Did you know that it is almost impossible to find true ice cream in your supermarket aisles? I first learned of this problem when I was shopping with a friend who was pregnant and suffering from gestational diabetes. Her doctor told her that she could have ice cream as long as the first ingredient listed on the container was cream. You’d think a product with “cream” in its title would be made mostly of cream; and you’d be right, but what you may not realize is most of these products don’t have “cream” anywhere in the title. In addition, most aren’t even called ice cream when you look at the fine print on the container; they are called a “frozen dessert”. When I see this, I am immediately suspicious, forcing my skeptical eyes towards the ingredient label. Most of the time, the first ingredient is Modified Milk Ingredients (MMI’s).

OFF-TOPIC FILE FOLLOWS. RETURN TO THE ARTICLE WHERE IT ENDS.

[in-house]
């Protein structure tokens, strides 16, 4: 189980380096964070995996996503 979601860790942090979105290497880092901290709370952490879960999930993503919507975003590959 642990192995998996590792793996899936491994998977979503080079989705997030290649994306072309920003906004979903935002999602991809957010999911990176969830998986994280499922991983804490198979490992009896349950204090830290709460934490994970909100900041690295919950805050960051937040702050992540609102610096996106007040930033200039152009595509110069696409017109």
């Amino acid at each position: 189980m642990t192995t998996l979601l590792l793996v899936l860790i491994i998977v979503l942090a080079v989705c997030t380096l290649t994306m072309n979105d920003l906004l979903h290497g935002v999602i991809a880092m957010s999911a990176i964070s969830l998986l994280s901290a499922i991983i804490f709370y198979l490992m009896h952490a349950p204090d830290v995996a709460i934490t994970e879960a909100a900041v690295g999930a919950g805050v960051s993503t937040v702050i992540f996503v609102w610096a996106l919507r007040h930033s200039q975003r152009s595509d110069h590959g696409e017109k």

So what are MMI’s? They are derived from milk and consist of products such as butteroil, whey, casein, and if you are lucky, powdered milk. Miss Tuffet would be rolling over in her grave if she knew how her precious whey was being used. Whey is a byproduct of cheese manufacturing; the liquid that remains after the milk has been curdled and strained. I’ll leave that for the spider thanks! Butteroil is 50% sugar. Casein is isolated milk protein. Most MMI’s are imported from Australia or New Zealand for a cheap cost as they are not considered “fresh milk” and are therefore not subject to the same import tax. In Canada, a food can be labeled as “Made in Canada” if 50% or more of the cost of product manufacturing takes place in Canada. What does this mean? Well, if you get your modified milk ingredients from New Zealand, your chocolate chips from the United States and your mint flavoring from China, but mix the ingredients into a frozen dessert in Canada and pour them into a Canadian made container, you can label it as a “Product of Canada”. For more information on “Made in Canada” products, check out the CBC Marketplace special.
How do they make frozen dessert taste creamy? They add various guar gums and carrageenan and other stuff to give the dessert its trademark creamy texture which, rather than being creamy, is more gummy.